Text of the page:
I am working on a complex and demanding Angular 2 project for marketing
analytics, and I can tell that with Typescript the development process is
First we need to understand that the Angular project came from the GWT
project. The Google devs realized at that time that they could speed up the
was not something that they could do in the past because the web platform
was not evolved to support complex frontend applications. Now they can
leverage all the js tools, like npm and typescript, web components, etc. So
Google put a lot of workforce in Angular. Now they are dropping GWT
applications like Google analytics in favor of Angular.
The next thing they are planning is Angular Universal, they already have
versions for PHP and .Net Core and a version for Java will be available
Angular server side will enable the pre rendering of pages in the server
and the client router will communicate with the server side router enabling
a faster startup time.
I am using wicket by 4 years now. Indeed components based apps are a good
choice to go. Maybe Wicket should evolve with the web components
specification. In wicket the view (html) is logic less. But this is the
wicket approach. With Angular you put all the view logic in html using the
crazy Angular attributes and components tags. This can be messy but it
greatly speeds up things, as you also don't have to follow an hierarchy
which is required by Wicket. And I know this is a Wicket solution for the
view, and can enabled better testing of components.
I believe that the browser it self became a real platform for applications.
Would be nice to have a material design implemented also in Wicket, like
the React version,
there is also Angular 1
and Angular 2
And some investigation in the reactive streams program model. I think this
can be applied to many aspects of component hierarchy and models. In
Angular 2 supports rxjs for form validation and many other things.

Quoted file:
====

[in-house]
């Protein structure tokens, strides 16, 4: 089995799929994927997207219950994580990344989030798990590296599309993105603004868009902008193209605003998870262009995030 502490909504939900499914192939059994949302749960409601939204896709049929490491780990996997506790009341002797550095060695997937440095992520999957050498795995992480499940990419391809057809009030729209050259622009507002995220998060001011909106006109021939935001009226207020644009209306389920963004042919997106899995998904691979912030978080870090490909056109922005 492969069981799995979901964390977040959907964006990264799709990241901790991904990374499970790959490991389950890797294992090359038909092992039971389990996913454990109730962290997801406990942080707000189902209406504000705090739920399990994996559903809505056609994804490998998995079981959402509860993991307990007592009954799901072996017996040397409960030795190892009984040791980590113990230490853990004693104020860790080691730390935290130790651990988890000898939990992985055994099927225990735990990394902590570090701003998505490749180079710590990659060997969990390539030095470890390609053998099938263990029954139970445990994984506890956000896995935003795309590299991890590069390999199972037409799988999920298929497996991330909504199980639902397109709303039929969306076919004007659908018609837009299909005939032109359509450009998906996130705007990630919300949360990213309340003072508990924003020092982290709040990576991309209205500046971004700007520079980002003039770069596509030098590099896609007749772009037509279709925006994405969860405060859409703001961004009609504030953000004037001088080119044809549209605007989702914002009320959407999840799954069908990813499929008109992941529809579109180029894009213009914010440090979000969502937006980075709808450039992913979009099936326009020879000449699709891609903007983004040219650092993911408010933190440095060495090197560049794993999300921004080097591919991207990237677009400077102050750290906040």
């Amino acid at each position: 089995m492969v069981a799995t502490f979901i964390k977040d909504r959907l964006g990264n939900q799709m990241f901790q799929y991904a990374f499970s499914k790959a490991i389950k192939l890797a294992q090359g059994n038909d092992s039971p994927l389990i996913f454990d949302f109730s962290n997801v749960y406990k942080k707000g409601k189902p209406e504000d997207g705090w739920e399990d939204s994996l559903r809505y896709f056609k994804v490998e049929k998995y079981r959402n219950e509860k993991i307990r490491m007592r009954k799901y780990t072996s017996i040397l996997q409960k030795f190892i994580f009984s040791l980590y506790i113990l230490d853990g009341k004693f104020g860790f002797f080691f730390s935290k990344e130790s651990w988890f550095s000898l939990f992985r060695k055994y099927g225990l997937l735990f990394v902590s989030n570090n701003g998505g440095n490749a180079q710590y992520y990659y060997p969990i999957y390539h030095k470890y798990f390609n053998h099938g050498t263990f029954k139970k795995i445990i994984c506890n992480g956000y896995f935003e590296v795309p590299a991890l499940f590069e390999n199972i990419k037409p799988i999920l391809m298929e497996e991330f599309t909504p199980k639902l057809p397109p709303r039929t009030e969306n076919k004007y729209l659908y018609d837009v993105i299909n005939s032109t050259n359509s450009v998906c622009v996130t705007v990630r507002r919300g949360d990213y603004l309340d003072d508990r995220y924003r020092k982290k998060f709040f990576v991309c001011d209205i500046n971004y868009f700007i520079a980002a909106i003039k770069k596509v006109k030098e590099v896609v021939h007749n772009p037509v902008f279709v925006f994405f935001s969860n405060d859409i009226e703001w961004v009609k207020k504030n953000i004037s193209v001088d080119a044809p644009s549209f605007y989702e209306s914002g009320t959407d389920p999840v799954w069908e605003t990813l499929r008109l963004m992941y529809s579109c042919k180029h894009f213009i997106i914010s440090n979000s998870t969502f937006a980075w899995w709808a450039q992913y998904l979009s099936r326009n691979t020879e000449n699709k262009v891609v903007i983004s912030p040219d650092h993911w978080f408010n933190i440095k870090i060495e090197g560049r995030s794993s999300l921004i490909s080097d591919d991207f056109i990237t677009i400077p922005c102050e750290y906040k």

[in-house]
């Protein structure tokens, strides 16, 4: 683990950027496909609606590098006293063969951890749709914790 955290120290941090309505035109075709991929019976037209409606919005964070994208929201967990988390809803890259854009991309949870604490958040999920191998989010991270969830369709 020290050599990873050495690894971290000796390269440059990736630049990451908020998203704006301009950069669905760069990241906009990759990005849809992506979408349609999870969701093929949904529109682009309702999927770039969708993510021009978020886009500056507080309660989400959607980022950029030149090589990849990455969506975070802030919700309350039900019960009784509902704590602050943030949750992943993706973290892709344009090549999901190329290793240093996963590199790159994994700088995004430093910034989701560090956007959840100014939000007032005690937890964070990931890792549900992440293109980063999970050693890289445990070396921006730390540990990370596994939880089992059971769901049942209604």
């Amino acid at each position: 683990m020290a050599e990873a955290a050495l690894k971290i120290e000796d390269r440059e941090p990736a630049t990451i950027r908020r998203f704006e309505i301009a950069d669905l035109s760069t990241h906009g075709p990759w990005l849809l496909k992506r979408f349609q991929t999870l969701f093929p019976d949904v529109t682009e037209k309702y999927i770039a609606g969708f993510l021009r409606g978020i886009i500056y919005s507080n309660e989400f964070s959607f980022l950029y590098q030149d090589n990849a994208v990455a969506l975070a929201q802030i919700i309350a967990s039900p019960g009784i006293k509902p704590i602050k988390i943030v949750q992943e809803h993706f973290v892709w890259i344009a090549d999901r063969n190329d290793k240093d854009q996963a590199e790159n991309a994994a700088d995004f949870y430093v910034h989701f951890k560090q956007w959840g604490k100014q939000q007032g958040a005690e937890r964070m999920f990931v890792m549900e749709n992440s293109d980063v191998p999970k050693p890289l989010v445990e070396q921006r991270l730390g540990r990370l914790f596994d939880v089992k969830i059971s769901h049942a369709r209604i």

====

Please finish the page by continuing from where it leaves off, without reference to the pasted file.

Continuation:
Wicket is a very good framework letting you choose between stateless or
statefull or both! You can't use just Angular, you also need a server
counterpart and for this wicket is a good choice because it is simple and
intuitive to maintain, but if you need performance that the servlet can't
deliver. You need to go for Netty/Akka based frameworks.
Em 15 de out de 2016 07:42, "Andrea Del Bene" <an.delb...@gmail.com>
> IMHO things are quite simple. JS base app are told to be highly scalable
> because they rely on a REST, stateless architecture. So scaling is just a
> matter of adding servers without worrying of replicating a user session.
> This is true until you need to log a user into your app. At this point
> someone, somewhere (usually in a oauth server) has to "remember" your
> logged in users somehow, which means that you are no more stateless :-).
> When Wicket was born people didn't use to care about been stateless at any
> cost, and unfortunately for many years Wicket was labeled as stateful
> framework. This is absolutely wrong as "by default" a Wicket app is
> stateless. The user guide explain in details such concept. With the last
> release we also made an additional effort to keep AJAX features
> The bottom line: no matter which framework you use. if you want to be
> scalable be stateless. If you can't, keep user session the smallest you
> can. :-)
> On 15/10/2016 02:57, fzb wrote:
>> From the posts so far this is what i understand..
>> 1. JS based apps are best suited for high scale applications.. It is worth
>> the effort you take to build and maintain such apps..
>> 2. Wicket can scale only to certain extent based on the server capacity ?
>> so how to quantify ?
>> (What about load balancing ? What about stateless pages ? Why it does not
>> scale ?)
>> 3. JS based apps resource availability is plenty.. So for new projects
>> better to go with these ?
>> - What if the maintaining these apps becomes tedious due the cons of
>> JS discussed earlier.
>> May be some more insights will help us all understand, how to choose what
>> depending on the scenarios in hand.
>> - fzb
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